For the Conservatives, it was a win-win proposal. They would offer the red wall’s Labour councils a deal they couldn’t afford to refuse having faced funding issues for a decade: a mild injection of funding, in return for a new, devolved “metro” elected mayor, who would be responsible for several local authorities.
I say it was a win-win proposal for the Conservatives because, as seductive as it may have appeared, the Labour Party were set to lose either way. If Labour councils said no to a devolved mayoral system, voters would perceive them as opposing generous offers of funding from central government. But if Labour councils said yes, they would be faced with a mayoral election battle the Conservatives might well win.
This is because Conservatives have always excelled at individual personality politics in a way the Labour Party never has – Boris Johnson, our blundering prime minister and former mayor of London, is testament to that. Mayoral elections play to the strengths of individual personalities, not the principled ideologues of the left.
Which is why mayoral electoral contests in local authorities were, pre-Brexit, one way the Conservative Party could gain footholds in the Labour heartlands. Northern councils may be dominated by Labour incumbents, but metro mayor elections were up for grabs. And if Labour were to win a metro mayoral seat, central government could then pass the buck for austerity measures to the Labour mayor. “We gave you a little more money, and a lot more power – so why haven’t you fixed your problems?” would go the cry.
Heated debate about whether Labour councils could afford to sacrifice funding to maintain political leverage has been happening all over the country, albeit behind closed doors. It happened in my local authority, North Tyneside, around two years ago.
However, much of the media, obsessed as it is with Westminster, barely passed comment – perhaps because the word devolution understandably sends many to sleep. And even for those still awake and inspired, the mayoral system is not, in practice, the hyper-local representative democracy we might hope for. Placing so much power in the hands of one person, and not a council or elected body with many representatives, is far from the decentralised model most have in mind when we think of devolution.
If the press was not previously interested in devolution, it is now. Because this devolved system – which I personally would characterise as a catch-22 con-trick – relied on local issues staying, well, local. Devolved mayoral systems aid the Conservatives only if local mayors deal with issues locally, and not if they start to question the actions of the central Conservative government. The system caves in as soon as local devolved representatives start to ask for extra assistance, funding or explanations from central government.
The very reason the Conservatives backed mayoral systems is that they never thought they would create an Andy Burnham. The Manchester mayor’s demands for financial support, after countless low-income residents have been forced into three months of lockdown other geographical areas have not endured, are not unreasonable. He asks the questions any representative should.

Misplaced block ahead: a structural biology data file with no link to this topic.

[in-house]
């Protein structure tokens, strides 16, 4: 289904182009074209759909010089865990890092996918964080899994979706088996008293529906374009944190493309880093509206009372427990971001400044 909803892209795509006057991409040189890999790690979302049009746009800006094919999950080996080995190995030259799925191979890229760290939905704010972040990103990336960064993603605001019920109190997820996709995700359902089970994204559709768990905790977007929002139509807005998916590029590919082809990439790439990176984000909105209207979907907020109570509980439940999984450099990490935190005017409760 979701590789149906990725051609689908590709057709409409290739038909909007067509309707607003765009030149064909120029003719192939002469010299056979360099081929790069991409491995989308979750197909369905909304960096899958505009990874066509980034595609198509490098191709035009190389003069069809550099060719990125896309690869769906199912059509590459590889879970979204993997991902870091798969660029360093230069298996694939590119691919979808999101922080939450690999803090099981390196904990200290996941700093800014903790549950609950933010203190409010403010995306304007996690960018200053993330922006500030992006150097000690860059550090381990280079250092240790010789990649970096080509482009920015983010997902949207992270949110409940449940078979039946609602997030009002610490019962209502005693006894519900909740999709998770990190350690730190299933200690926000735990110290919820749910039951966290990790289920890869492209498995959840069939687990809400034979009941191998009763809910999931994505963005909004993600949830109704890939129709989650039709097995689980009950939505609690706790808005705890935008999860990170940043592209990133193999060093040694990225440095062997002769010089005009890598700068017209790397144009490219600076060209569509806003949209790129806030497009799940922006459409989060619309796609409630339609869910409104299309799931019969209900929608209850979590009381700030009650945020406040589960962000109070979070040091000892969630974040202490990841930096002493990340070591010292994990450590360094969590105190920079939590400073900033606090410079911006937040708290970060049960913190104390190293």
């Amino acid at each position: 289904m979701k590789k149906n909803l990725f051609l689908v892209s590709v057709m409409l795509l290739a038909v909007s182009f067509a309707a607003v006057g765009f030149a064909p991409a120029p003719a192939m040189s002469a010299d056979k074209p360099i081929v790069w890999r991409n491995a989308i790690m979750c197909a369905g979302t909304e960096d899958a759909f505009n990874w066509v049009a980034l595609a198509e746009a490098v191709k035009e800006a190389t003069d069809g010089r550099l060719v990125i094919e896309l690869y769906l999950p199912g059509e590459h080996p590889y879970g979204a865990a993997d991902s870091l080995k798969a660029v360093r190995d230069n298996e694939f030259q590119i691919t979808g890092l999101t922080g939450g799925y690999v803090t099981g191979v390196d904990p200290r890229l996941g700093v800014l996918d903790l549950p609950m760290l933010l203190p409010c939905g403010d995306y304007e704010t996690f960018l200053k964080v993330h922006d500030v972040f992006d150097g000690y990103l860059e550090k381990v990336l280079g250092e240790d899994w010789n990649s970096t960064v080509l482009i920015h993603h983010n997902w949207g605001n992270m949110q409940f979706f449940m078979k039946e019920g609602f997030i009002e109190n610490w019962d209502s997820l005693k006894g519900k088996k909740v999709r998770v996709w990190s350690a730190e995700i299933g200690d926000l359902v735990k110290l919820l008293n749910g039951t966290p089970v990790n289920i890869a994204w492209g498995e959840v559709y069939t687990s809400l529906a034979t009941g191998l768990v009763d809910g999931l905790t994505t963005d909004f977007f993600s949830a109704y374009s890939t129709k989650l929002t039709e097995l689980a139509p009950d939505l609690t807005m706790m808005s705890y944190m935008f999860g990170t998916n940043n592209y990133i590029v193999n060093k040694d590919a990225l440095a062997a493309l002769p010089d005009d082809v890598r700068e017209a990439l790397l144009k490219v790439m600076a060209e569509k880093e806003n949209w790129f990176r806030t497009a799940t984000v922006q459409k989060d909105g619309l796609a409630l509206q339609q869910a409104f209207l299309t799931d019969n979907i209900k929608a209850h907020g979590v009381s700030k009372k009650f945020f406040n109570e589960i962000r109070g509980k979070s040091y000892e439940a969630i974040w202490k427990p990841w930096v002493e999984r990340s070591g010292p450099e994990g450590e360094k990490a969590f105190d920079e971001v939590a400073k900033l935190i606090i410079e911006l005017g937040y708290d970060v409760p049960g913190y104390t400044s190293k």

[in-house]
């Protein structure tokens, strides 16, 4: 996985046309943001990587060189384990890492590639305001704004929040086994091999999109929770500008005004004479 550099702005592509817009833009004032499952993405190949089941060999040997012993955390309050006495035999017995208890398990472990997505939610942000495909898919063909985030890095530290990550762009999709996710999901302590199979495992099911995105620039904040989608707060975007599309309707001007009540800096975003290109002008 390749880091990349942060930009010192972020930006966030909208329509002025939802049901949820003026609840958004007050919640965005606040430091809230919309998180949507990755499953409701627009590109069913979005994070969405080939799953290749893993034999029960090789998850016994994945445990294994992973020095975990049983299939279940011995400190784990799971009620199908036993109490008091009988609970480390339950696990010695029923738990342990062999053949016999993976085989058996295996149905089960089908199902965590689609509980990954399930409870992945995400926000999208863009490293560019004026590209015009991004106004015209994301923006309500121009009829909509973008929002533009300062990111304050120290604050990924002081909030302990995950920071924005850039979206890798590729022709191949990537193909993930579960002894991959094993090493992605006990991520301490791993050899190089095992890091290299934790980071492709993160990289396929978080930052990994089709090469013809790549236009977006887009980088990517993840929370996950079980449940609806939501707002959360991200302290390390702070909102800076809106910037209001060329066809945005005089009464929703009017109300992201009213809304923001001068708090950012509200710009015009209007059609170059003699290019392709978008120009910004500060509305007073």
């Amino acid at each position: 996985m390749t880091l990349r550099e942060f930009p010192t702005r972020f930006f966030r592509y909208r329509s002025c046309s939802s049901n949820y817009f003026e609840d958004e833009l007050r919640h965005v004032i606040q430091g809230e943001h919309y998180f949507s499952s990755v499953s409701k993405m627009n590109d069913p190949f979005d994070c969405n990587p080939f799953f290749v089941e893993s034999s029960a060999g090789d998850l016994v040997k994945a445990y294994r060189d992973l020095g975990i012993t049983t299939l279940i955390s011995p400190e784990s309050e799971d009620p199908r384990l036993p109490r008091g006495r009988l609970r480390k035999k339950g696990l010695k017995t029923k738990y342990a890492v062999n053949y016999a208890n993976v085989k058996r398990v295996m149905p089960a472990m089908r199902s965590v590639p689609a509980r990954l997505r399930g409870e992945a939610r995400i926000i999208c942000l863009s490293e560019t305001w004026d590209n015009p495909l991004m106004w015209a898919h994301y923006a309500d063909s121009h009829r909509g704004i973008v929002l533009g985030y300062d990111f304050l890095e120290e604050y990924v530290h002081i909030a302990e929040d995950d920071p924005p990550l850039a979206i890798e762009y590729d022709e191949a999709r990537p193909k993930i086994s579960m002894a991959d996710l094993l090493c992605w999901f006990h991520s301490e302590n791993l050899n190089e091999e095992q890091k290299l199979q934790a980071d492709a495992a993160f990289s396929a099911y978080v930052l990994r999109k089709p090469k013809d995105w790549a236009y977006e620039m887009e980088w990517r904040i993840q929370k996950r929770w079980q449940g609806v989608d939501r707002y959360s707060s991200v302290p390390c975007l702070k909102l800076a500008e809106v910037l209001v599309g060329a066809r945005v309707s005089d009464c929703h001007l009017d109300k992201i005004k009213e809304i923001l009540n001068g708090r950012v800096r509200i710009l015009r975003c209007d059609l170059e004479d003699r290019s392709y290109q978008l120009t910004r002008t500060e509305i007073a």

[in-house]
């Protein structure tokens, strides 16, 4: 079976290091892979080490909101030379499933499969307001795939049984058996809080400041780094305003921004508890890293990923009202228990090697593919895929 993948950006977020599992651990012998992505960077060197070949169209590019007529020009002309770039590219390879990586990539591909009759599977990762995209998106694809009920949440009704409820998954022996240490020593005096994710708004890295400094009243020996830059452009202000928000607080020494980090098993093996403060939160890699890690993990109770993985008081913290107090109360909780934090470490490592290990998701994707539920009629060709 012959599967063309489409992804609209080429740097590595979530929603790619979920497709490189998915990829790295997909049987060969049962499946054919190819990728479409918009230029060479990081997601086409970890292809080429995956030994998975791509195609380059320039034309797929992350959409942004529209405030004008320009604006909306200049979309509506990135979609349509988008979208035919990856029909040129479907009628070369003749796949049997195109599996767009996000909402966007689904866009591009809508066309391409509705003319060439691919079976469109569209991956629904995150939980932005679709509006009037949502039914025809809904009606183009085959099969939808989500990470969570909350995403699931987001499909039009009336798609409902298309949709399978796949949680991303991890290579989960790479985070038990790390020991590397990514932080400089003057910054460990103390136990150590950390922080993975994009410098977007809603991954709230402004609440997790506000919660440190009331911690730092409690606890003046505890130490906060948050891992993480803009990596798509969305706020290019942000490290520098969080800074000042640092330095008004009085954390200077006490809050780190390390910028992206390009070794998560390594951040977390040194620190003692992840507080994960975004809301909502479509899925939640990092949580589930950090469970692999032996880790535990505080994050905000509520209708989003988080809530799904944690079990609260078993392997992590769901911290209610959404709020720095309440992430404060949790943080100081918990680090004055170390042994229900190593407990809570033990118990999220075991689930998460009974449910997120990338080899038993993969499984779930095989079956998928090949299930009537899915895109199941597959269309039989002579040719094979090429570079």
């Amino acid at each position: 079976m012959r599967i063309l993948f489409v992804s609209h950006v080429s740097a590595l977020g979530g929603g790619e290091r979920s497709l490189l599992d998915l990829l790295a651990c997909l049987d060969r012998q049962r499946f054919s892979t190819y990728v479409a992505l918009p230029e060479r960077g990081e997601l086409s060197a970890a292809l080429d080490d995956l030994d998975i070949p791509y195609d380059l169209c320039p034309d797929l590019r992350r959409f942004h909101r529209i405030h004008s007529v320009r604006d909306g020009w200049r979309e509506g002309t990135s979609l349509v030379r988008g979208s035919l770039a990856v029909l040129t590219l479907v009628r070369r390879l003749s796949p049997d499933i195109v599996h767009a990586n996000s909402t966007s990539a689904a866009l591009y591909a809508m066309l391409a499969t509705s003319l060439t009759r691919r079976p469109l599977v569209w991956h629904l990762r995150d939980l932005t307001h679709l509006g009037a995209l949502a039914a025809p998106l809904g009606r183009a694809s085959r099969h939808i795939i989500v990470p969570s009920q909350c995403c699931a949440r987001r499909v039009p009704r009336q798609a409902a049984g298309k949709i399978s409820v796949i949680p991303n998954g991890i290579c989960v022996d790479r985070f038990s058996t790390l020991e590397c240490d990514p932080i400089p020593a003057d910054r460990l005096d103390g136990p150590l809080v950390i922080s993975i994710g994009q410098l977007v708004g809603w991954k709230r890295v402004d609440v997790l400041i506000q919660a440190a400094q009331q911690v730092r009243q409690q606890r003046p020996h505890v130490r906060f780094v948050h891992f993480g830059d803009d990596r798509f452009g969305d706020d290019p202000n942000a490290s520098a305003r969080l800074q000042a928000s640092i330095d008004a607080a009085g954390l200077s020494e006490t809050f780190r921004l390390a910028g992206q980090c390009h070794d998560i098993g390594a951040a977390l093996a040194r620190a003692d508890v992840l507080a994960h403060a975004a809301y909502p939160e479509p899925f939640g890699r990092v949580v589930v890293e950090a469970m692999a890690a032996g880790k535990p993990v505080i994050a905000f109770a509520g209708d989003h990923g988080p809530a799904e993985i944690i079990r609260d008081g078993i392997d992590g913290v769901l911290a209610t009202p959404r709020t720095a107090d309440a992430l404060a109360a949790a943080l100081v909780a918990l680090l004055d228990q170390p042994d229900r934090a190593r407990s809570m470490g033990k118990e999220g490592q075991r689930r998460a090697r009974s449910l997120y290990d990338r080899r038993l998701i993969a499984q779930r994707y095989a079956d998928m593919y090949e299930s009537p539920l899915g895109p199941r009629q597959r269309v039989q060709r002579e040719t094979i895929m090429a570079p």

On Sunday’s Andrew Marr show, he asked why the prime minister viewed Manchester as a problem Covid area when intensive care cases are only a quarter of those seen there in April, at the height of the first peak. He wanted to know why households now receive only two thirds of their wage as part of the furlough scheme, when they would have received 80 per cent during the first wave. He wanted to know why the skepticism of the chief scientific officer on the three-tier system has been ignored. Boris Johnson has said Burnham will be responsible for deaths if tier 3 lockdown rules are not followed in Manchester and has threatened to overrule Burnham over lockdown measures.
The Conservatives’ repeated attempts to micromanage the mayor, who clearly only seeks to represent residents suffering as a direct result of central government’s policy decisions, lay bare their disingenuousness with regards to devolution. The same party that proposed and supported devolution on the grounds of improved democracy and local representation have now decided to pick a fight with any devolved mayor who won’t play ball with central government.
Get with the programme, they imply, or devolved mayors will see the prime minister take action against them. What they created wasn’t the federal model sold in the brochures, but a failed attempt at feudalism. And the serfs are getting uppity.
If the moves towards devolved government had genuinely stemmed from a desire to improve local representation, the Conservatives wouldn’t be threatening the Manchester mayor with ultimatums in the national press – they'd be taking his calls and working with him. And right-wing pundits wouldn’t be furiously labelling Burnham’s representation of local residents as “playing politics”. They would be pleased that devolution was doing exactly as the Conservatives originally advertised: handing power to the people when they couldn’t need it more. It’s what they promised back in those local government meetings, after all.
I sat in those meetings. And, unfortunately for some, no number of Sunday Times think pieces or government ultimatums will make me forget.
Frances Weetman is an independent councillor for North Tyneside and author of ‘Whose Model Is It Anyway?: Why Economists Need to Face Up to Reality’